16. @Tubular Swells

    @Anjin-san

    @Tubular Swells
    Is that a man satchel under you saddle? WTF?

    Yes. At the risk of reigniting the great saddle bag debate, I think a discrete man satchel is no less Pro than a sagging pocket full of gear. Pockets are for food, phone, keys and discarded arm warmers/other items of clothing. These days I’d take it off to photograph the bike, but this was taken some 3 or so years ago when I was less aware of bike photo conventions.

    We’re not talking about Pro or un-Pro, we’re talking about Looking Fantastic. And a saddle bag looks just as shit as a sagging pocket. That’s why you wear kit that fits properly, and don’t carry a whole fuckload of shit with you that you’ll end up not using anyway.

    http://www.velominati.com/tradition/la-vie-velominatus-toolkit/

  17. @frank
    (Garth voice) “I like to carry a nice bonus bidon of water in m’pocket — ‘r sumthin…”
    @Tubular Swells
    Pocket #1: Single tube (French valve), lever (single best lever), CO2 w/ valve (any extra comes from another rider or not) — all tucked together w/ Conti wallet (probikekit). Spoke wrench (maybe) to outside strap of Conti wallet (probikekit). Pocket #2: No smart phones — a small phone — or no phone. GU sleeve w/ FRS chew (maybe). Pocket #3: a nice bonus bidon of water (maybe) for whoever suffers the most — or one extra pocket w/ no nice bonus bidon of water. Period #1! Period #2! Period #3!

  18. Those FMB tubulars are sweet! Probably what these were copied from:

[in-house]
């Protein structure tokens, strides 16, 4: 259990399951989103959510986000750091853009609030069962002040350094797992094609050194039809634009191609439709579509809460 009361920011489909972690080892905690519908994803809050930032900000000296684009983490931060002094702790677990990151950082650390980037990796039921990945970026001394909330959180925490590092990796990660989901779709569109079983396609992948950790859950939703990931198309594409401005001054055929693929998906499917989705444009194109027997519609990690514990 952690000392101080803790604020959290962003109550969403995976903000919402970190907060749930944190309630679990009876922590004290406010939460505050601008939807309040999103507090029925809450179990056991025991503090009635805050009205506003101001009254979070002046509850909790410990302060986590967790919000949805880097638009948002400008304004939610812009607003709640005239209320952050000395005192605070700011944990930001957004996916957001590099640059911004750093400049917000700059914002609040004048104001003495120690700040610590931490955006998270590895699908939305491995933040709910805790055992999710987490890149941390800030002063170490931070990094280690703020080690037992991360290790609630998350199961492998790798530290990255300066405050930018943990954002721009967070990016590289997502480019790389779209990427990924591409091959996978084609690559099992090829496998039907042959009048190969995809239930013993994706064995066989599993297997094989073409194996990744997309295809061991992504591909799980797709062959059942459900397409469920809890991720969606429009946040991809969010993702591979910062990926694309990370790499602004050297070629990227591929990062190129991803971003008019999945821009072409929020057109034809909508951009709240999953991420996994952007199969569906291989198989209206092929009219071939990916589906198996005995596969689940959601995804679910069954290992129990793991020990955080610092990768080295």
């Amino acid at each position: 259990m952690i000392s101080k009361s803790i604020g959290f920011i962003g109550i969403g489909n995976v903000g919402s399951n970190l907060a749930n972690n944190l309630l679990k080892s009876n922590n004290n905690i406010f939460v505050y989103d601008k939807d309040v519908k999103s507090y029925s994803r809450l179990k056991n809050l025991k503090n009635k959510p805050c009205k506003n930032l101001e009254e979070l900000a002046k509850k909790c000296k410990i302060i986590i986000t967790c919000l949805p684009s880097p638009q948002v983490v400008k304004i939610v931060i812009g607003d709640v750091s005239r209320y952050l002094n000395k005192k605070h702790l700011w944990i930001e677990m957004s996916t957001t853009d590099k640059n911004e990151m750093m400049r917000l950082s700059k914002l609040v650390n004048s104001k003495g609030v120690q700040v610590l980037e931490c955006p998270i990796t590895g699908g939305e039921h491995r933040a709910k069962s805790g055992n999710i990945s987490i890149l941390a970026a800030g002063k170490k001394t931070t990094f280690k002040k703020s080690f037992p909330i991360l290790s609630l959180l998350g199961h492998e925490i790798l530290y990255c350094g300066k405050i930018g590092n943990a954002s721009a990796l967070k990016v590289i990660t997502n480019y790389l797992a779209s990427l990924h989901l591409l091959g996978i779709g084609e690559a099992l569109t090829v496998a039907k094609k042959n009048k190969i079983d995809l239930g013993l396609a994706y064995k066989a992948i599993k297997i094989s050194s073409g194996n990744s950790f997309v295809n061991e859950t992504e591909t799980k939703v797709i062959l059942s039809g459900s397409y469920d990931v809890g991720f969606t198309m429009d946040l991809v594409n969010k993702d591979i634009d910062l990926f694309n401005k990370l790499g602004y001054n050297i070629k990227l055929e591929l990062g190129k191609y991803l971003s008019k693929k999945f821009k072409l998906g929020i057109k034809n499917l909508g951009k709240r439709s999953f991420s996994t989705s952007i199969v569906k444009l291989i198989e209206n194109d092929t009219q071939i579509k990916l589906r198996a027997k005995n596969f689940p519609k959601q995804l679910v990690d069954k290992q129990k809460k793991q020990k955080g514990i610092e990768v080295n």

Made by Wobler, branded as Michelin. Interesting thing is they have 60mm valve stems.

  19. Quick update on my tubs journey. Bought my first set of tubs in years about two months ago and rode them for around a month and really fell in love with them and just thought that they were soooo much better than my clinchers. Then my tubular wheelset was squished by an SUV and I had to switch back to clinchers. The ride felt rougher but I thought maybe I was just waxing romantic about the tubs and that there really might not be that much difference. Finally got my tubs back this weekend after they were rebuilt with new rims and HOLY MOLY, they are like butter compared to the clinchers. Rode my normal route on them and there truly is no comparison, the tubs just feel the road so much better and offer such a smoother ride, unbelievable. So, if you are debating tubs for your next wheelset at all, in my opinion, there really is only one choice, and there is no way that you will regret it. Even with the extra “work” of tubs, they are soooo worth it.